# Convert numbers between 0 and infinity to numbers between 0.0 and 1.0

Can we arrange all numbers x; such that x lies between 0 and Infinity, between 0 and 1? The scale does not have to be linear, but for any a and b in x, where a <= b, then a' and b', the equivalent numbers on the new scale must also be such that: a' <= b'.

I am really curious about this as I need it for a ratings system.

Thanks!

• "The scale does not have to be linear" how fortunate! – mdup Feb 17 at 19:44
• @mdup, lol!, yeah... I have very mild requirements.... until something changes lol – gbenroscience Feb 17 at 22:12

$$\exp$$ is a great tool, but there's also $$x \mapsto \frac{x^2}{1+x^2}$$ which may be slightly easier to work with in some situations.

As @Servaes points out, you can also use $$x \mapsto \frac{x}{1+x}$$ because you're working on the nonnegative reals rather than all reals.

And a personal favorite of mine is $$x \mapsto \frac{2}{\pi} \arctan(x).$$

• And in fact there is no need for the squares as the function is needed on the nonnegative reals only. – Servaes Feb 17 at 11:37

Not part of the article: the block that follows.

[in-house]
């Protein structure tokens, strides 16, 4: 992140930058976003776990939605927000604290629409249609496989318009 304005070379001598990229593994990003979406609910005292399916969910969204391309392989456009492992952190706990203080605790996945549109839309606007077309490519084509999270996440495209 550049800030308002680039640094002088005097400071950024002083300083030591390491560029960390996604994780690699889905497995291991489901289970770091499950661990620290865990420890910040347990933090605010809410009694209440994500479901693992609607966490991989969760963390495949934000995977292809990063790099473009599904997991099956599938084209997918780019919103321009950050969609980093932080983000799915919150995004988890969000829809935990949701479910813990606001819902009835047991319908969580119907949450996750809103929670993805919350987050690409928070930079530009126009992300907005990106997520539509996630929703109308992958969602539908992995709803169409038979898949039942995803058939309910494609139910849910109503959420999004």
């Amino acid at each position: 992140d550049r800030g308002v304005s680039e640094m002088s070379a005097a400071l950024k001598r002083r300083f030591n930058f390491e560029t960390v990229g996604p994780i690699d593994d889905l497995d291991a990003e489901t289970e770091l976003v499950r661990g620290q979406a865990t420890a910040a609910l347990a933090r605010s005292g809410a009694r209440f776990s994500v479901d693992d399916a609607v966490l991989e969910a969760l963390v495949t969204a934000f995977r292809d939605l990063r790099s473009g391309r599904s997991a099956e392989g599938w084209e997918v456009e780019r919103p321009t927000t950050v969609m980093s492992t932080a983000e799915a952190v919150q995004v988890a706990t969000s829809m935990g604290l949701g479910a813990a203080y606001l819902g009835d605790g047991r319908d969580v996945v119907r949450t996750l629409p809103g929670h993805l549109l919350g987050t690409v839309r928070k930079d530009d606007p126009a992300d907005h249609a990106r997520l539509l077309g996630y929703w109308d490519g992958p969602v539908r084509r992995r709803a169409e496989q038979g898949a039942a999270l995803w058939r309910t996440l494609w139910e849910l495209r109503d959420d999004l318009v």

• Good point. Edited. – John Hughes Feb 17 at 11:41

There are many options, one example is the function $$f(x)=e^{-x}$$. It maps the domain $$(0,\infty)$$ onto the range $$(0,1)$$, though it reverses the ordering. That is, if $$x then $$f(x)>f(y)$$. This is of course easily fixed by taking $$g(x)=1-f(x)=1-e^{-x},$$ instead.

• $6$ seconds before me! – Peter Foreman Feb 17 at 11:31
• @PeterForeman Either this is a rather canonical answer, or you are very fast at paraphrasing. – Servaes Feb 17 at 11:32
• Are you sure this satisfies the second requirement? – Keatinge Feb 17 at 11:33
• Given that if $a\leq b$ then $a'\leq b'$ I think $1-e^{-x}$ should be what OP is looking for. – Infiaria Feb 17 at 11:34
• Wow, I . am impressed with the dexterity and eagerness here. Thanks so much for helping out! I have to accept the other answer by @John Hughes, though. Because I need the answers not to converge too quickly towards 1. Thanks all the same! – gbenroscience Feb 17 at 11:56

The expression you are looking for is a one-to-one mapping from positive reals into $$[0,1]$$. Consider the exponential mapping $$f_k(x) = exp(- (x^k))$$. Other people suggested $$f_2$$. There exist other mappings.